Alternate pet food formats grow with new processing methods

Learn about the growth of alternative pet food trends in the pet space, as well as the sub-trends within the larger scope of pet.

red cat eat wet food from a bright bowl
red cat eat wet food from a bright bowl
Wet food is seeing a lot of growth in the current purchasing patterns of pet owners, particularly in the cat food segment. | GoodStudio I

Dry pet food accounts for 75% of global volumes, but alternative formats, functionality claims and sustainability are driving trends in the premium pet food market.

That is according to Mark Strobel, senior research manager with Euromonitor International, who spoke May 1 during Petfood Essentials in Kansas City, Missouri, USA.

Dry pet food “is convenient, it's shelf stable, it's got long shelf life and it is nutritious. I know some people who have been feeding their pets dry kibble for decades,” Strobel said. “And it is cheaper than wet foods, so it is this good balance between affordability and quality.”

And, despite efforts by many pet food brands to display imagery on their packaging that differentiates their product from the competition, such as wilderness scenes, wild animals such as wolves and bobcats, raw meats, and fresh ingredients, there is a “kibble disconnect” when the product inside these packages looks the same as any other similar product on the market, Strobel said.

“It's still kind of the same dry kibble. It almost feels like what's inside of the bag was not what that packaging is promising,” he said. “So, there's a lot of opportunity in these new processing methods and these new formats of food that ultimately have the pet food look more like actual food and food that I might want to eat or even feed to my family.”

Newer processing methods

These newer processing methods include raw, fresh cooked and “new wet” products, which include stews, broths, pates and purees. All three of these formats have seen very strong growth in recent years, Strobel said, adding that ecommerce has contributed to that growth.

In 2019, ecommerce accounted for 17% of global pet care sales, but grew to 23% in 2020 and continues to grow. Euromonitor estimates that more than one-third of global pet care sales in 2028 will be through ecommerce.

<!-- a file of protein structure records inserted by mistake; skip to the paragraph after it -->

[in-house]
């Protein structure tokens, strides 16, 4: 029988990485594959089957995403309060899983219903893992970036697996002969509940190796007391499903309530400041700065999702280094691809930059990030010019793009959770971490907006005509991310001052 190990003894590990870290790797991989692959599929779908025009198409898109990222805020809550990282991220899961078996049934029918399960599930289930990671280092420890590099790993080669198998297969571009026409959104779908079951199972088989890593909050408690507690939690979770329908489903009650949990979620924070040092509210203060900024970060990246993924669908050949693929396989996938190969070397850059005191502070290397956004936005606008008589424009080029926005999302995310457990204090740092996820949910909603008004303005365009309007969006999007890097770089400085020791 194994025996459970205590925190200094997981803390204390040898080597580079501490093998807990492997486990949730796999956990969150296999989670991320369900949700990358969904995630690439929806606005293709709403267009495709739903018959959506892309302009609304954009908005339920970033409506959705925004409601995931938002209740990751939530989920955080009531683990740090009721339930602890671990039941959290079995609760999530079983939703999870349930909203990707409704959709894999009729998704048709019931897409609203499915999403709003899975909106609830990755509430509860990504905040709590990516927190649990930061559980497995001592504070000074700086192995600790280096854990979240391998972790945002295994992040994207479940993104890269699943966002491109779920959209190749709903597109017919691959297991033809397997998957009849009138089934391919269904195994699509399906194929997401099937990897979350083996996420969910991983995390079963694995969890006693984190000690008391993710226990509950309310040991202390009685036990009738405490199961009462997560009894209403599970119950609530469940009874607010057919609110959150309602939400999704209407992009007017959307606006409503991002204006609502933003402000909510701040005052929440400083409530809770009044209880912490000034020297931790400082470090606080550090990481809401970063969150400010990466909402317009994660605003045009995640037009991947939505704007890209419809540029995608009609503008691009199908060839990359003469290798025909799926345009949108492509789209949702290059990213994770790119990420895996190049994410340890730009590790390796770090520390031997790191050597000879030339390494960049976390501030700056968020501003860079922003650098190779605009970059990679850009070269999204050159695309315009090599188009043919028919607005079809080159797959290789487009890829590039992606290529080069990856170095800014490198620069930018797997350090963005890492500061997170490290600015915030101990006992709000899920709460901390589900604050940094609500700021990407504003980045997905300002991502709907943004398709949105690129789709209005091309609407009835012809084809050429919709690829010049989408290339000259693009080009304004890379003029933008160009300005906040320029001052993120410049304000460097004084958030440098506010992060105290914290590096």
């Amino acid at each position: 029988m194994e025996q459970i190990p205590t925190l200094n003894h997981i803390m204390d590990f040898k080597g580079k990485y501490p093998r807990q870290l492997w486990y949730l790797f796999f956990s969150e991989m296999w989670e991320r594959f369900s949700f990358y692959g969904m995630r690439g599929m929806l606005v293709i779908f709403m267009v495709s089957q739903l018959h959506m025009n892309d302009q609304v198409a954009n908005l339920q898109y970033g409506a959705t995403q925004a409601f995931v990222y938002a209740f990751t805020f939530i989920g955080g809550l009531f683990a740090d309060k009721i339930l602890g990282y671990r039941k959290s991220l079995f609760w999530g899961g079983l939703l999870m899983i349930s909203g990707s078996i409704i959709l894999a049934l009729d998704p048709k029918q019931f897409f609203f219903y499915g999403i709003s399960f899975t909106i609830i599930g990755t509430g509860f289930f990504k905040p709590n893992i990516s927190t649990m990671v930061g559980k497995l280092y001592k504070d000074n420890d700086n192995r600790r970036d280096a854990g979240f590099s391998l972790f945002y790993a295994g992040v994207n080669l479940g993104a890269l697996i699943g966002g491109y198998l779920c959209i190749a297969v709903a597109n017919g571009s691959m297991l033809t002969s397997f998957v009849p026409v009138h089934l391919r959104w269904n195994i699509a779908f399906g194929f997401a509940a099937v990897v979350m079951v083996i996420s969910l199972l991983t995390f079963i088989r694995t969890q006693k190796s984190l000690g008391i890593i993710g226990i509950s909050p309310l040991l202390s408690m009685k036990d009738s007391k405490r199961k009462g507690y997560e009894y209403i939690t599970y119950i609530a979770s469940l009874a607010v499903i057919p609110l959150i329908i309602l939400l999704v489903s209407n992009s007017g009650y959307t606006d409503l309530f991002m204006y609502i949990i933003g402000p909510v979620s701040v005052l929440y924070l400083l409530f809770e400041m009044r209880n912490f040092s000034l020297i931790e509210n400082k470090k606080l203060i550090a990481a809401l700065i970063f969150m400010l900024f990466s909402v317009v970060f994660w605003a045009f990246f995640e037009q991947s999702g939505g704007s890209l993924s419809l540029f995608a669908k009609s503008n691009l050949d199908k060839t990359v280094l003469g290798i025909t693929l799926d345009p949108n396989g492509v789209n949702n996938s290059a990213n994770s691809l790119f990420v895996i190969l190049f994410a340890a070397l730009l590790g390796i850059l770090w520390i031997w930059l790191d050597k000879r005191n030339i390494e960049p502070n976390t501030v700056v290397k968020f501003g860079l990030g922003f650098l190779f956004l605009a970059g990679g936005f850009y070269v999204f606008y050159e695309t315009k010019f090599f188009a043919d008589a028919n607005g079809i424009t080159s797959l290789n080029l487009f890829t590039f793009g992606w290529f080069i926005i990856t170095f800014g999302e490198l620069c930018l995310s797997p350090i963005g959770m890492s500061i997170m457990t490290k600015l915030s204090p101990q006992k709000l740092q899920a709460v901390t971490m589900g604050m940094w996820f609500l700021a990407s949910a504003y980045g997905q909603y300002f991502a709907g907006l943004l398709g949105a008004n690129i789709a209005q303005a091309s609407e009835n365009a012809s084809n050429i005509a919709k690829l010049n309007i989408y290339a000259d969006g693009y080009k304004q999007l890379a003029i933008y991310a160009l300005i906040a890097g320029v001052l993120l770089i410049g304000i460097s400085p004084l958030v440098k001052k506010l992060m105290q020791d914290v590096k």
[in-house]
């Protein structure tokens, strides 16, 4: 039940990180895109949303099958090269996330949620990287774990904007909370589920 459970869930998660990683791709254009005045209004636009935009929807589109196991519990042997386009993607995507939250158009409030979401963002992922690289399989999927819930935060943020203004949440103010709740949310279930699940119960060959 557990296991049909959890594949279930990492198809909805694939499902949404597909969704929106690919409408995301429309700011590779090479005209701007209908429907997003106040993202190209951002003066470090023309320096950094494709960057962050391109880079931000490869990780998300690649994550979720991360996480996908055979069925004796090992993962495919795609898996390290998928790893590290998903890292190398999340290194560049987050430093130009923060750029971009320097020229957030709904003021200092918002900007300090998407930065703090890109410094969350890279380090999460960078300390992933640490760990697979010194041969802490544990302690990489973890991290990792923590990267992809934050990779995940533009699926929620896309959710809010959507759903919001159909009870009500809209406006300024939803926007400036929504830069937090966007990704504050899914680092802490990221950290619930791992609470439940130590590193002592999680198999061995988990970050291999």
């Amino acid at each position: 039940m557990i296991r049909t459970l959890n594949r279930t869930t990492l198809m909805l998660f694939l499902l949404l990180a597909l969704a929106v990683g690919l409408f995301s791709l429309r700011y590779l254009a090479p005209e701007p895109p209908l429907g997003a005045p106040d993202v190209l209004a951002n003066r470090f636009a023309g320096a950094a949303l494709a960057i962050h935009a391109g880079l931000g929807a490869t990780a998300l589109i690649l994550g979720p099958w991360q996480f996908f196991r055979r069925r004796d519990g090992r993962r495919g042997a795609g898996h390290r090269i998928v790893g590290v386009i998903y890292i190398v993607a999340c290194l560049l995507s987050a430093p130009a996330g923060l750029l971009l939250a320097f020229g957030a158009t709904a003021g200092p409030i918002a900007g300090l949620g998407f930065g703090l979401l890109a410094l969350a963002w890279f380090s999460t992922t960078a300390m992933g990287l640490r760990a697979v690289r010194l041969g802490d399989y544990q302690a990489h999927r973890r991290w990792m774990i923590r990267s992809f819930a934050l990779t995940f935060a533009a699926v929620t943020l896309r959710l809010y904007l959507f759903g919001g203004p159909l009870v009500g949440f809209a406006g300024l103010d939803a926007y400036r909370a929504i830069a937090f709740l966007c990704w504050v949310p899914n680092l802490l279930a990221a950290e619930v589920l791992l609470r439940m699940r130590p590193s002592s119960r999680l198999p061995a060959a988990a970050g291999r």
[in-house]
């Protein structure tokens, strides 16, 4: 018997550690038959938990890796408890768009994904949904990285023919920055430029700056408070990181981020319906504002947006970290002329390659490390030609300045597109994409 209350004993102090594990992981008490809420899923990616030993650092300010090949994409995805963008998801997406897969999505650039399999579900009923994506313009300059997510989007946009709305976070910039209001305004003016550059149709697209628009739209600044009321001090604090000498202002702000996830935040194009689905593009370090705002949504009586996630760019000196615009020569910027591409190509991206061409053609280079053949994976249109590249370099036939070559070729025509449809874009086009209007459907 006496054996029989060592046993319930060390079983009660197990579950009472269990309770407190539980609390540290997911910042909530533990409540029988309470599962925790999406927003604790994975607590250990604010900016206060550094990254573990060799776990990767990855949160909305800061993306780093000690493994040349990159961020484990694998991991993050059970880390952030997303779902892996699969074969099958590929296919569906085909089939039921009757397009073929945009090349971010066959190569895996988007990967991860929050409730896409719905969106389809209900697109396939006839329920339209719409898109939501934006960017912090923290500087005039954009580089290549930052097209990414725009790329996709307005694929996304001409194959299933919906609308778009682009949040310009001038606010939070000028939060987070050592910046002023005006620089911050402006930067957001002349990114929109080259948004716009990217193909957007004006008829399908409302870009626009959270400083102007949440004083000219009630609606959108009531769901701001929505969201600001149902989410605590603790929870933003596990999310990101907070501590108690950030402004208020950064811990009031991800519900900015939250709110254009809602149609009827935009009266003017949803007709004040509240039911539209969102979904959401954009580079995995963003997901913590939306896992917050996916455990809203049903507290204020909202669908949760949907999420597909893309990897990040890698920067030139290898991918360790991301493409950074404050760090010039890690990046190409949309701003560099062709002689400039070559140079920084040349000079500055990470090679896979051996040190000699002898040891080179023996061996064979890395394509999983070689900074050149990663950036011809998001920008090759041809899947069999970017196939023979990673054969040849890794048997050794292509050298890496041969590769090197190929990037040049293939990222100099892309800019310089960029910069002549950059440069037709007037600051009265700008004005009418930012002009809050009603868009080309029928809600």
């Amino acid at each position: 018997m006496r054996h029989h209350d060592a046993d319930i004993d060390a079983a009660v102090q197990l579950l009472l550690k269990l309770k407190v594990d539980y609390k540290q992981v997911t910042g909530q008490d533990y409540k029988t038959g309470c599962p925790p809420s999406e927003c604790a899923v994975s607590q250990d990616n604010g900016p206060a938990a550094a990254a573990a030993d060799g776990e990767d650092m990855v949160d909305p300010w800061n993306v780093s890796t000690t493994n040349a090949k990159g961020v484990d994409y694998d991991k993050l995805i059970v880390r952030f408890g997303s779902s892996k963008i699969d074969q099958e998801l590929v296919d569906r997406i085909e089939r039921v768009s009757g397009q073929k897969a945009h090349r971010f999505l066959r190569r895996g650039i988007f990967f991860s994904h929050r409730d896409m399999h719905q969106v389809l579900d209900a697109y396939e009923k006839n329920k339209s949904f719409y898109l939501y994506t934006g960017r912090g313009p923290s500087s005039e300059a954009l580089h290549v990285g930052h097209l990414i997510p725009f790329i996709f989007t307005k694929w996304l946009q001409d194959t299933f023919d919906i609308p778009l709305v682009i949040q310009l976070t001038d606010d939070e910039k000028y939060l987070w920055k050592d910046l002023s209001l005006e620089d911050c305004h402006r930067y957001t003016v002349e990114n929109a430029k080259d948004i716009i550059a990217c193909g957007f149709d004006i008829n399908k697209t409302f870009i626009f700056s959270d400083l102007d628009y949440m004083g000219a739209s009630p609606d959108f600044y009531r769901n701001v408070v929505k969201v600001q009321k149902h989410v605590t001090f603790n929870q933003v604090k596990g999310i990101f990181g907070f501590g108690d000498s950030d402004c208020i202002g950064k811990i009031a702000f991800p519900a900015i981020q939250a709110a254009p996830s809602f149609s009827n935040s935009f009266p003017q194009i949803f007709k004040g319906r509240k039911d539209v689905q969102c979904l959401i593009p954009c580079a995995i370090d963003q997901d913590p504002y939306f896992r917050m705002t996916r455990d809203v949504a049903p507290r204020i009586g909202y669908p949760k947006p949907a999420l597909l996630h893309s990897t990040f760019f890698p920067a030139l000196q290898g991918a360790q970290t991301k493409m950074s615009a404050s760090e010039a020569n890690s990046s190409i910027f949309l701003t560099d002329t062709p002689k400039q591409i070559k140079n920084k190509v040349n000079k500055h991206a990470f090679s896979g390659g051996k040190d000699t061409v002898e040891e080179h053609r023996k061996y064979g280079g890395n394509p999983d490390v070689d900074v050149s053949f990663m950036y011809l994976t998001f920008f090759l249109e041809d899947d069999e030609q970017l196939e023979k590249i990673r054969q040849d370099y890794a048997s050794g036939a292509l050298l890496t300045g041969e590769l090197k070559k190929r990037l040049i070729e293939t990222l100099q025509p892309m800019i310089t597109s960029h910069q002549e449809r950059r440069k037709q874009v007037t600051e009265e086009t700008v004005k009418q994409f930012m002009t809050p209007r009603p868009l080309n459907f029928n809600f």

A survey from January and February 2023 found that 30% of pet owners in the U.S. feed their pets wet food almost daily, and 12% fed their pets raw food almost daily. These trends, coupled with greater market penetration, Strobel said, are helping to drive premium wet dog and cat food to be, by far, the fastest-growing segment in pet food.

The pet humanization trend has also contributed to format diversification, such as snacks, beverages and baked goods for pets. Euromonitor’s Lifestyle Survey found 71% of pet owners globally consider their pets to be family members, and the proportion is increasing in emerging markets.

Functionality claims

As pet owners increasingly see pets as members of their families, they are also looking for ways to serve their specific health needs through food.

“There's taurine for cardiovascular health, there's fiber and probiotics for gut health, vitamins and selenium for immune health. So, again, just very much highlighting those functional ingredients and being able to find those functional benefits,” Strobel said.

Natural and organic claims are also key, following on human food trends.

Also gaining traction is “free from” claims; the top four label claims on pet food packages are grain free, no artificial preservatives, no artificial colors and no artificial flavors, and these are also increasing. 

When shopping online, “pet owners can very easily just select for these free-from claims, making it easier and easier to filter and find products that have those claims,” he said.

Sustainability concerns

Pet owners are increasingly concerned about the sustainability of pet food packaging, ingredients and sourcing.

“It's pretty well established at this point that sustainability is a pretty big deal in pet foods,” Strobel said.

Innovation has allowed for the development of packaging that is fully recyclable or made of recycled materials. Innovation has also contributed to the growth and inclusion of alternative proteins, such as insects and plant-based ingredients, in pet food.

There is also a growing interest in “responsible” sourcing of ingredients and “humanely raised” animal protein sources, Stobel said.
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